Reputation Management Becoming Necessary for Company Success

Today isn’t the same promotional world you’re used to growing up in (or if you’re young enough, your parents). The days where having a big advertising budget translates into big profits simply isn’t true anymore, or at least not without other factors coming into play.

While raising brand awareness, segmenting a target market and positioning strategy are all crucial to selling a product or service, the world where companies can make their customers believe anything that’s advertised is simply no longer the case.

Just like a company can find out as much information about its customer base as it wants, customers are also open to researching the good and bad about any company they want. This gives the business owner an opportunity to either accept the challenge that comes with engaging in a two-way dialogue with their customers or assume that if they ignore bad feedback, that the problem will go away.

A recent example of such a mistake is when former CEO of BP Tony Hayward received backlash from the oil spill in 2010 and responded, “There’s no one who wants this thing over more than I do. I’d like to have my life back.” This response put the company into an even more dire PR situation than the spill itself.

While most businesses don’t have to deal with catastrophes such as these, they do have to deal with complaints of problems such as bad customer service. It’s certainly not easy criticism to hear, but at a time when the phrase, “what have you done for me lately” plays a large role in determining the public perception of a company, most wounds can be fixed. After all, those same review sites that expose the company to those wounds, can also serve as a way of improving a company’s perception.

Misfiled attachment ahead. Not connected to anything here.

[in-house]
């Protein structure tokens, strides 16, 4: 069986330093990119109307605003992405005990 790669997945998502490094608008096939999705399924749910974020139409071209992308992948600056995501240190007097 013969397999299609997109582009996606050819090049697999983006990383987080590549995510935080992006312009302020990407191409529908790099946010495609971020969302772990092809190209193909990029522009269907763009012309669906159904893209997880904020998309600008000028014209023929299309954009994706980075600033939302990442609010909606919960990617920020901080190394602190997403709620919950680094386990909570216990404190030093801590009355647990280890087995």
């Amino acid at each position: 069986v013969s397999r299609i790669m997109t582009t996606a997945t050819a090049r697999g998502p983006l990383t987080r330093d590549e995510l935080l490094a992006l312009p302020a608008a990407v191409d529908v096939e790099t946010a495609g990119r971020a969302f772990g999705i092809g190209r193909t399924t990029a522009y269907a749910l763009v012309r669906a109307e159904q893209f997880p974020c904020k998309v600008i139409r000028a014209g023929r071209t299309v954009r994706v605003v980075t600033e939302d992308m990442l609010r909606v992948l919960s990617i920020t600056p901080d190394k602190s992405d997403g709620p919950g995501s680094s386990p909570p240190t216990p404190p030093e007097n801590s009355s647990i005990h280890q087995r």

A CEO or at the very least, a PR representative who takes the time out of his busy days to read their reviews on Yelp and offer a simple apology or a coupon in hopes of getting that customer back goes a long way, especially when done in public.

When my parents were my age, a company could control the message being put out about the company because communication methods were so limited that it was much easier for a brand to position itself the way it wants to. Now, the customer plays a much larger role in determining the reputation of that brand, which forces the company to constantly change and reassess how it communicates with its audience.

The companies that best understand this are giving incentives out via Foursquare or ask for positive reviews on sites like Yelp. It’s because telling your friends that you are at a certain restaurant or hotel has a certain personal connection and is more believable than looking at a newspaper ad where the company says its the best.

That’s not to say powerful, multi-million dollar Superbowl advertisements such as the example below don’t make an impact.

It also doesn’t mean that companies shouldn’t strive to have recognizable symbols like this

or that.

What it does mean is that when your grandma tells you the service at the nearest auto shop is the best she’s ever had or your best friend is telling you that he just bought a pair of headphones that have amazing sound, you are much more likely to go with that brand because it was personally recommended.

In the next few years, the companies who end up thriving are going to be the ones who know how to utilize reviews, whether its from John who’s just down the block or from someone a thousand miles away, to market their brand towards your needs. Either way, a company that manages its reputation effectively is going to be just as successful as a well-paid PR specialist or a marketing slogan.

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